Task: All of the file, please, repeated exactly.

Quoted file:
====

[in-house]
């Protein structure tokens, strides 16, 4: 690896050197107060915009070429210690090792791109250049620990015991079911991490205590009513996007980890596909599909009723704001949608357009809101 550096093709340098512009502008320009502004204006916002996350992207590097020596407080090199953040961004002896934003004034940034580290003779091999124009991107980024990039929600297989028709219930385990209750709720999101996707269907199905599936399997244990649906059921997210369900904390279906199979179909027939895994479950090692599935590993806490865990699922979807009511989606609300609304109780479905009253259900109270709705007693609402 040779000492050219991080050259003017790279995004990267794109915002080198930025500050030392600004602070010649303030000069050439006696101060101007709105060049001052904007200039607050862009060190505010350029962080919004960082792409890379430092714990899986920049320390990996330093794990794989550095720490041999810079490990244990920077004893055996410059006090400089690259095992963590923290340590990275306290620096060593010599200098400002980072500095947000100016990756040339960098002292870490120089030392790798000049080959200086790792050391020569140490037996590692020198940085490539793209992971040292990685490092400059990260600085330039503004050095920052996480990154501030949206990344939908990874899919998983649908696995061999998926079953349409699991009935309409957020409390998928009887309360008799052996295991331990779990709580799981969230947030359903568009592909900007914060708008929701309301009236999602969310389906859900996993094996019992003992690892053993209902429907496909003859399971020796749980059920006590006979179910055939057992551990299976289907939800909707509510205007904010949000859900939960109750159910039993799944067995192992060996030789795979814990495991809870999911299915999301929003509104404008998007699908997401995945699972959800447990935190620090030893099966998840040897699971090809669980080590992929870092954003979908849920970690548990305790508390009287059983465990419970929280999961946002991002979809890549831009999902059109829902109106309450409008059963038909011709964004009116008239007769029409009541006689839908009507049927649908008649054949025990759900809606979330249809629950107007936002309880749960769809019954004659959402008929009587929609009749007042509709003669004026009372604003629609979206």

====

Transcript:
[in-house]
């Protein structure tokens, strides 16, 4: 690896050197107060915009070429210690090792791109250049620990015991079911991490205590009513996007980890596909599909009723704001949608357009809101 550096093709340098512009502008320009502004204006916002996350992207590097020596407080090199953040961004002896934003004034940034580290003779091999124009991107980024990039929600297989028709219930385990209750709720999101996707269907199905599936399997244990649906059921997210369900904390279906199979179909027939895994479950090692599935590993806490865990699922979807009511989606609300609304109780479905009253259900109270709705007693609402 040779000492050219991080050259003017790279995004990267794109915002080198930025500050030392600004602070010649303030000069050439006696101060101007709105060049001052904007200039607050862009060190505010350029962080919004960082792409890379430092714990899986920049320390990996330093794990794989550095720490041999810079490990244990920077004893055996410059006090400089690259095992963590923290340590990275306290620096060593010599200098400002980072500095947000100016990756040339960098002292870490120089030392790798000049080959200086790792050391020569140490037996590692020198940085490539793209992971040292990685490092400059990260600085330039503004050095920052996480990154501030949206990344939908990874899919998983649908696995061999998926079953349409699991009935309409957020409390998928009887309360008799052996295991331990779990709580799981969230947030359903568009592909900007914060708008929701309301009236999602969310389906859900996993094996019992003992690892053993209902429907496909003859399971020796749980059920006590006979179910055939057992551990299976289907939800909707509510205007904010949000859900939960109750159910039993799944067995192992060996030789795979814990495991809870999911299915999301929003509104404008998007699908997401995945699972959800447990935190620090030893099966998840040897699971090809669980080590992929870092954003979908849920970690548990305790508390009287059983465990419970929280999961946002991002979809890549831009999902059109829902109106309450409008059963038909011709964004009116008239007769029409009541006689839908009507049927649908008649054949025990759900809606979330249809629950107007936002309880749960769809019954004659959402008929009587929609009749007042509709003669004026009372604003629609979206």